“We shouldn’t view this as one ice sheet that suddenly grew to its present size, but rather one that was a transient ice sheet that expanded every couple million years or so,” Gulick said.

Around 6 million years ago, the East Antarctic Ice Sheet expanded, stabilized and ceased producing large volumes of meltwater. However, as climate change raises global air temperatures, it is possible that East Antarctic glaciers could start melting, a change that could make the ice sheet shift back into unstable territory.

The warm ocean water presently melting Totten Glacier — East Antarctica’s largest glacier, which flows from the Aurora Basin — could be an early warning sign, said co-lead author Amelia Shevenell, an associate professor in the University of South Florida College of Marine Science.

“A lot of what we are seeing right now in the coastal regions is that warming ocean waters are melting Antarctica’s glaciers and ice shelves, but this process may just be the beginning,” Shevenell said. “Once you have that combination of ocean heat and atmospheric heat — which are related — that’s when the ice sheet could really experience dramatic ice mass loss.”

The National Science Foundation (NSF) manages the United States Antarctic Program and provided the funding and logistical support that made field research to the Sabrina Coast possible.

“The past behavior and dynamics of the Antarctic ice sheets are among the most important open questions in the scientific understanding of how the polar regions help to regulate global climate,” said Jennifer Burns, director of the NSF Antarctic Integrated Science System Program. “This research provides an important piece to help solve that massive puzzle.”

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All of these press releases appeared within a couple of hours of each other on EurekAlert, which is a Science PR clearing house. They will all inevitably get turned into stories by the media. Who could blame the public for being confused when we have such certainty/uncertainty battles like this going on in climate science?

It seems Yogi Berra was right.

It’s tough to make predictions, especially about the future.

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Steve Case

Melting of east Antarctic ice sheet blah… blah… blah… blah…

Isn’t Antarctica below freezing nearly everywhere nearly all the time?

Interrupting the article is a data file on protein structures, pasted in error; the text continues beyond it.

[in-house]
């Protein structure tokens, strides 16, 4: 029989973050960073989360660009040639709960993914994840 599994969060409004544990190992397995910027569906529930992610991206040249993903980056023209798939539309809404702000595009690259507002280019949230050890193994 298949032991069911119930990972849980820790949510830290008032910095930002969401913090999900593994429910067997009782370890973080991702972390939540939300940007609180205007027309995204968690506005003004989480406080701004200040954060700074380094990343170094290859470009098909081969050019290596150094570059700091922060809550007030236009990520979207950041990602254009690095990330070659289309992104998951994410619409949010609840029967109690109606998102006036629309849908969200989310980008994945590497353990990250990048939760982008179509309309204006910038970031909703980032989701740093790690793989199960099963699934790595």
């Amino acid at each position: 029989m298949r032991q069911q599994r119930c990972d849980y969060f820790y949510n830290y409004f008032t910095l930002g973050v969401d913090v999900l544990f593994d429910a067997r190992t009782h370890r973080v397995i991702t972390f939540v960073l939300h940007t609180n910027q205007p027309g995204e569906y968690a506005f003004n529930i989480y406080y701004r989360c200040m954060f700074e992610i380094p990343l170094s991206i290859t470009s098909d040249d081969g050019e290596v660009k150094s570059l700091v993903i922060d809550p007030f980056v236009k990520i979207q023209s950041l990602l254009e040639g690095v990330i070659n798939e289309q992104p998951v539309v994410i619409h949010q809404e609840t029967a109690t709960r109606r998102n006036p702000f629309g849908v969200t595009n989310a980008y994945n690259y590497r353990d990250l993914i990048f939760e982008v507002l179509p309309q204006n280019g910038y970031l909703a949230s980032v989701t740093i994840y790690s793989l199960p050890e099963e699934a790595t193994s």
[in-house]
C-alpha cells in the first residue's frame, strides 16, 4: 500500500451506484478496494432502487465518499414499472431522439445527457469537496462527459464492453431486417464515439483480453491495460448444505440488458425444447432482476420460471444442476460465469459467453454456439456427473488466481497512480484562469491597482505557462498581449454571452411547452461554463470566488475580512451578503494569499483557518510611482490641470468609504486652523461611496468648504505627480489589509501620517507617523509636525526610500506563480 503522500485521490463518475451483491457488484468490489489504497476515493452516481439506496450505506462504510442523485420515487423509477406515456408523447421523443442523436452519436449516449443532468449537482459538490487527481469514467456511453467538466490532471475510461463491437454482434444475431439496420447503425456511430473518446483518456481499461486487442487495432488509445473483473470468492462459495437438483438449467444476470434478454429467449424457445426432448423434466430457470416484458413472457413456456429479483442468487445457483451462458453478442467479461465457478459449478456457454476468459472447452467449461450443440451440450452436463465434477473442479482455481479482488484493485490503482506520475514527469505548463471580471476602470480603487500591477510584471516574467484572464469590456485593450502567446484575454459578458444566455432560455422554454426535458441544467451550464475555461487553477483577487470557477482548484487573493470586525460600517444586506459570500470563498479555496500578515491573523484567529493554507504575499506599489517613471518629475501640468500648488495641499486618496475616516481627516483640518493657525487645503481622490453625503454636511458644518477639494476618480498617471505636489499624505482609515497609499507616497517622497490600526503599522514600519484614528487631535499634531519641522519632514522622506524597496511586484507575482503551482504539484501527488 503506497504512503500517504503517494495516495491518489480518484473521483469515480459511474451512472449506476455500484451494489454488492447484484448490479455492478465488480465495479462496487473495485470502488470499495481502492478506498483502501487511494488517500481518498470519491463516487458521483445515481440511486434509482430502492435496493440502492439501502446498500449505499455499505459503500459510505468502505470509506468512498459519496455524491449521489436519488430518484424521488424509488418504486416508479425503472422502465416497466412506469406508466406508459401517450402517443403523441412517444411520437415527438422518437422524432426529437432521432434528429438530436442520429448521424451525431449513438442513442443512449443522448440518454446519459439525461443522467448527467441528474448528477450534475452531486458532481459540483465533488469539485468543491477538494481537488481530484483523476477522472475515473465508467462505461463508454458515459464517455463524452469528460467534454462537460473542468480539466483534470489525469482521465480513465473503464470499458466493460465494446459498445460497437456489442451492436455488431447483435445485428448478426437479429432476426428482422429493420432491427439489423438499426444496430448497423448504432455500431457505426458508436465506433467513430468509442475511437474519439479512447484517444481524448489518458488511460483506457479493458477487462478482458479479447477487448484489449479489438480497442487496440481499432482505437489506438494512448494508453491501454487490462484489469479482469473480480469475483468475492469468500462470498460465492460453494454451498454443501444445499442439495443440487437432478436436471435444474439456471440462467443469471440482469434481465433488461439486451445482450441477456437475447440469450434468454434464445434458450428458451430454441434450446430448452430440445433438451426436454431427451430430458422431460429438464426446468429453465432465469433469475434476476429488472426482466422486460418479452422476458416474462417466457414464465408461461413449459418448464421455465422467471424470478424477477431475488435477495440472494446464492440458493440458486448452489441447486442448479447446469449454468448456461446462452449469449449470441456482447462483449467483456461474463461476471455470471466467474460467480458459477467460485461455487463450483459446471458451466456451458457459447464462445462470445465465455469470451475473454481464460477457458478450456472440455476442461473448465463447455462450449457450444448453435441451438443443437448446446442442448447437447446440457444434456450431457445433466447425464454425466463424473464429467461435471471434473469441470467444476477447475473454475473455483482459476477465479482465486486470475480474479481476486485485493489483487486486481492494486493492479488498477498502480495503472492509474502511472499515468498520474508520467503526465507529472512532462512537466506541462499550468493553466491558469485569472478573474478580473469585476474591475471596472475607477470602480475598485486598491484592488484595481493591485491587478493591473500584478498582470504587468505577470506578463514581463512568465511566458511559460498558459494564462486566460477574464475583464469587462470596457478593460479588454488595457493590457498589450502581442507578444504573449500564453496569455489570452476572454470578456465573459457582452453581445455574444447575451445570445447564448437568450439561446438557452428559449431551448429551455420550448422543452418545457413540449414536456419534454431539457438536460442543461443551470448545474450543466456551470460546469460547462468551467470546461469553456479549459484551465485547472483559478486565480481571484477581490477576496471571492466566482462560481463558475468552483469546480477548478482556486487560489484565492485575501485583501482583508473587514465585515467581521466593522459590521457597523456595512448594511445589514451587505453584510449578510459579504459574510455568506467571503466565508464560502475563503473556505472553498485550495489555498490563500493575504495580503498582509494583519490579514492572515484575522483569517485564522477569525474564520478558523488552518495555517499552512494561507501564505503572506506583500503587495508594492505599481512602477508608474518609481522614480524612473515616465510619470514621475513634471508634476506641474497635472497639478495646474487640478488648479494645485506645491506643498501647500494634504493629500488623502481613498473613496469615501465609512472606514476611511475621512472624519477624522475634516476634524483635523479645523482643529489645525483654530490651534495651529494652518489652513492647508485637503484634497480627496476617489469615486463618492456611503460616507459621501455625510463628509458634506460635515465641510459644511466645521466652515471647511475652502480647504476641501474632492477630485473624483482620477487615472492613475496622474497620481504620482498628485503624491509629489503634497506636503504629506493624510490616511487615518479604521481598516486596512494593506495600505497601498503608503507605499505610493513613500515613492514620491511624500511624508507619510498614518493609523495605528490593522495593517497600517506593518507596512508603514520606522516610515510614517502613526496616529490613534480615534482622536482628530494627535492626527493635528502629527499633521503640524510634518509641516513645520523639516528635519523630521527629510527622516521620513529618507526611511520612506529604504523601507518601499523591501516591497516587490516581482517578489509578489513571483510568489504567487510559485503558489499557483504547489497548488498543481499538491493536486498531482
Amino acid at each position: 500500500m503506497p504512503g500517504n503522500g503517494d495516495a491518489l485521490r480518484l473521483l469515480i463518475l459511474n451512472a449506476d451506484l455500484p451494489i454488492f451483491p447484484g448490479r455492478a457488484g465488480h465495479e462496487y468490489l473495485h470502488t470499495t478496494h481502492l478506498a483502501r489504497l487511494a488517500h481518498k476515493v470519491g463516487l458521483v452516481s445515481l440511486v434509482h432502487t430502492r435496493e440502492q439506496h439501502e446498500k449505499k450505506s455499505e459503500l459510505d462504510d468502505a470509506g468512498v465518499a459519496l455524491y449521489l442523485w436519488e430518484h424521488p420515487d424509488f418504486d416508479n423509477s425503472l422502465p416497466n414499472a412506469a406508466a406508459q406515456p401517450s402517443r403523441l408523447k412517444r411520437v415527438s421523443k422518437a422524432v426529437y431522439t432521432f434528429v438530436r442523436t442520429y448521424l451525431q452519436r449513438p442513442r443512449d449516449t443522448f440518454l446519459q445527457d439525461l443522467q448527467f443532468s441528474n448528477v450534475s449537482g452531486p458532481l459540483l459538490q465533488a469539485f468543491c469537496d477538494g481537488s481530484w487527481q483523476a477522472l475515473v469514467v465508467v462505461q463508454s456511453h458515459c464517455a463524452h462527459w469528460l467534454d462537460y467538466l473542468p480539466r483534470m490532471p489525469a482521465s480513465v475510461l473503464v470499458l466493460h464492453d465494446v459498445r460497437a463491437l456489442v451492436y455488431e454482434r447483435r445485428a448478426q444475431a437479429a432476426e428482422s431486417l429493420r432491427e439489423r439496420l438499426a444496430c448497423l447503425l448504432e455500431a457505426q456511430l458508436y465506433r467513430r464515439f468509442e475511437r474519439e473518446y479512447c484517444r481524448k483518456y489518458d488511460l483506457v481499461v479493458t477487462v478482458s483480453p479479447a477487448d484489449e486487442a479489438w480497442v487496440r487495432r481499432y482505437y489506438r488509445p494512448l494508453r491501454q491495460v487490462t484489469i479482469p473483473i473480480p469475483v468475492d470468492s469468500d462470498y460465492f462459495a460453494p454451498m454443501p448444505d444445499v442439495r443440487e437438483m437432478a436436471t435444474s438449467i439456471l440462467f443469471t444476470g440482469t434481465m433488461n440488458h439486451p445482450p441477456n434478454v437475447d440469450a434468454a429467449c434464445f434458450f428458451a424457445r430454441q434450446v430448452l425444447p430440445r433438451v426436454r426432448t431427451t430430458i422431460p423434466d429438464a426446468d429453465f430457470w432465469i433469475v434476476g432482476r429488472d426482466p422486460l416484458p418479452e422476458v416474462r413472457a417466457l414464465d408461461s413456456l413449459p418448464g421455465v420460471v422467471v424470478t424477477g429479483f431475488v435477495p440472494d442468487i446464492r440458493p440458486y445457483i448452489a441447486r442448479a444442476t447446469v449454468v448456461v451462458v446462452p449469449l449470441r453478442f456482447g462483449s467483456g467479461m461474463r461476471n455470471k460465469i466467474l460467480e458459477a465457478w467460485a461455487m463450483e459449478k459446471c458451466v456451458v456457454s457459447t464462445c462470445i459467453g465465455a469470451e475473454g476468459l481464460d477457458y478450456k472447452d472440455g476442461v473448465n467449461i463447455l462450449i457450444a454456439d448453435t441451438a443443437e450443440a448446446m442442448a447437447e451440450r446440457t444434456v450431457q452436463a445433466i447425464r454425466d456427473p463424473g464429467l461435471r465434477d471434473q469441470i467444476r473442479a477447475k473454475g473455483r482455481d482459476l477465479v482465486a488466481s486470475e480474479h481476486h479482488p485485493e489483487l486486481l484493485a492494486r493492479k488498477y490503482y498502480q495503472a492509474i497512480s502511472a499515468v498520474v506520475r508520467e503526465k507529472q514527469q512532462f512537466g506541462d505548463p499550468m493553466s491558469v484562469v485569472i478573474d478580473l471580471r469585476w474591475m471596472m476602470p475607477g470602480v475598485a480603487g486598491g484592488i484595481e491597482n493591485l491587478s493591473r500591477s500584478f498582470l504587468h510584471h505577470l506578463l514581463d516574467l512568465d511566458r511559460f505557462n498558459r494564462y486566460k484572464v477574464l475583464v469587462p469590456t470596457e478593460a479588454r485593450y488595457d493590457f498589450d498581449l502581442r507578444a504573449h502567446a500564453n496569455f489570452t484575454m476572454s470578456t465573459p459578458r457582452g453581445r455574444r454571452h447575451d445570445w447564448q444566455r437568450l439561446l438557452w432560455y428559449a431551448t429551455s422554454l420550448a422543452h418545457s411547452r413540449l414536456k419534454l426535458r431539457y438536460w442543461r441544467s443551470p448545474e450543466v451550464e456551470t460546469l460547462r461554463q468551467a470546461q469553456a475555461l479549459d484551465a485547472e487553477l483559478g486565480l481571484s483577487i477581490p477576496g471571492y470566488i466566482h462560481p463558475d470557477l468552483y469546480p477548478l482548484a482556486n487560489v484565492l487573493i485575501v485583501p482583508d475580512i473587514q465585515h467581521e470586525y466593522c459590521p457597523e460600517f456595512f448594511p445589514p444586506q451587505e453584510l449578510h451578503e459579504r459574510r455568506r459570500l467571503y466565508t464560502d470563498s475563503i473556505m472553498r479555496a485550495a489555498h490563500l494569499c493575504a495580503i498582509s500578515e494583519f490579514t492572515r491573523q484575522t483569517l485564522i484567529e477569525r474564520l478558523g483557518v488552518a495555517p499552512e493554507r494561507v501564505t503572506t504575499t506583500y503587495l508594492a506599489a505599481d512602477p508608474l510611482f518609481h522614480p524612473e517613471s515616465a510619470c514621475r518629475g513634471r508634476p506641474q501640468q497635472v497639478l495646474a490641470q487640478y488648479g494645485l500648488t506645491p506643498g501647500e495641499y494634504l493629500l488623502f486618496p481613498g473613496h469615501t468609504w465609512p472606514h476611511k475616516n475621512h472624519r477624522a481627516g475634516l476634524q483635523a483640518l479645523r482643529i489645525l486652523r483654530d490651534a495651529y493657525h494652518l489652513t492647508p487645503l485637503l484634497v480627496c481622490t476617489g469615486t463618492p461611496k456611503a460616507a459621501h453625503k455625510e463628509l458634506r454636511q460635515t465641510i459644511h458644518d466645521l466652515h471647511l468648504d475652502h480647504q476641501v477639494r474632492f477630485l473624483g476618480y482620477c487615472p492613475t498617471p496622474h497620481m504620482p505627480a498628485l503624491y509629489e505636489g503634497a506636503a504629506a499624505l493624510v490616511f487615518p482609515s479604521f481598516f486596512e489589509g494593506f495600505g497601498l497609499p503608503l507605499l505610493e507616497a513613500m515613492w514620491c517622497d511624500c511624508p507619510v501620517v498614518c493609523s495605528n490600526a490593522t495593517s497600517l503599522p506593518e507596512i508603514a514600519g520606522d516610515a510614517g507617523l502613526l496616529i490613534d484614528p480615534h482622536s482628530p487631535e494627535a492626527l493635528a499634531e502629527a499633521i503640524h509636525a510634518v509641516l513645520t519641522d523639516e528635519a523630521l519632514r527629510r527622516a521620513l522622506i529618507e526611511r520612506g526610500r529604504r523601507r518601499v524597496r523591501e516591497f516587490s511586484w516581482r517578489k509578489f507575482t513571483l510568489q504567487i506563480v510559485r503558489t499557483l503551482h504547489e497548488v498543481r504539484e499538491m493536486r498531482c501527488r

george e. smith

Actually when floating sea ice melts, it melts from below (9/10 or 10/11 is underwater) so the latent heat (80 cal/gm) required comes from the surrounding ocean, which cools an astronomical amount of sea water, so the sea level goes down; NOT up ! And don’t give me that 4 deg. C maximum density thing; I said sea ice, as in salt water oceans.

I have an interesting experiment for anybody who believes that it is air temperatures that melts floating ice rather than sea Temperatures. It’s called “The go and jump in the lake !” experiment.

G

Bryan A

Oh, wait, here’s another one out today, from RUTGERS UNIVERSITY

Sea-level rise projections made hazy by Antarctic instability
Scientists should have a much better understanding in a few decades how high the sea level could rise, Rutgers-led study says

It may take until the 2060s to know how much the sea level will rise by the end of this century, according to a new Rutgers University-New Brunswick-led analysis.

By 2060 they can prove that there has been an increase of 5″ of sea level rise and predictione might stiill be dire. But they will only truly know how much the sea level will rise by 2100 in the year 2100

Steve Case

That’s right once the ice slides or calves into the sea it finally melts. The quote I used implied that the East Antarctic ice sheet is melting. It’s not. When it finally becomes an ice berg then it melts. News stories lead people to believe that CO2 has warmed up Antarctica to the point that its ice cap is melting, and that’s B.S.

Some reports say Antarctica is losing ice some say the ice is gaining. I really have no way of knowing which reports are true or whether it varies from decade to decade. But I do know that when we are told that Antarctica is melting that I’m being fed good old fashioned garden variety 100% gold plated B.S.

george e. smith

Actually when floating sea ice melts, it melts from below (9/10 or 10/11 is underwater) so the latent heat (80 cal/gm) required comes from the surrounding ocean, which cools an astronomical amount of sea water, so the sea level goes down; NOT up !

This will be one of the few times I disagree with you. Antarctic sea ice melts from the “bottom up” as you phrase it. There is little melt water on top of the 1.5 to 2 meters of sea ice over the large 16-18 Mkm^2 sea ice. And, almost all of that sea ice around the 14 Mkm^2 Antarctic land mass is first year sea ice – very flat, very smooth (compared to the Arctic sea ice ridges) and usually covered with new snow. As a result the Antarctic sea ice has a very high albedo all year round: 0.83 to 0.85 in the fall, winter, and spring, and dropping only down to 0.75 in the short melting season of O-N-D-J-F.

HOWEVER, Arctic sea ice DOES melt from the “top down” though, and DOES have wide areas of trapped fresh water on top of the sea ice (and thus no or little fresh snow on the top of the sea ice.) Arctic sea ice is generally rougher with many thousand more leads and more frequent breakup and shifting of the sea ice. Over the small area around her ice breaker, J CUrry reported that 19 out of 20 science experiment tents and instrument packages had to be moved over a period of just 13 months during the 1997-1998 SHEBA ice research do to ice breakup underneath the packages! Arctic sea ice albedo is also covered by seasonal dust (Siberia and Manchuria and China and Kamchatka Peninsula, less from Alaska due to wind prevailing directions) and by dirt and pollution from China. So, area-wide Arctic sea ice albedos ARE LOWER in the Arctic: dropping from 0.83 in April to 0.42 inJuly, then going back up towards 0.83 in Sept-Oct.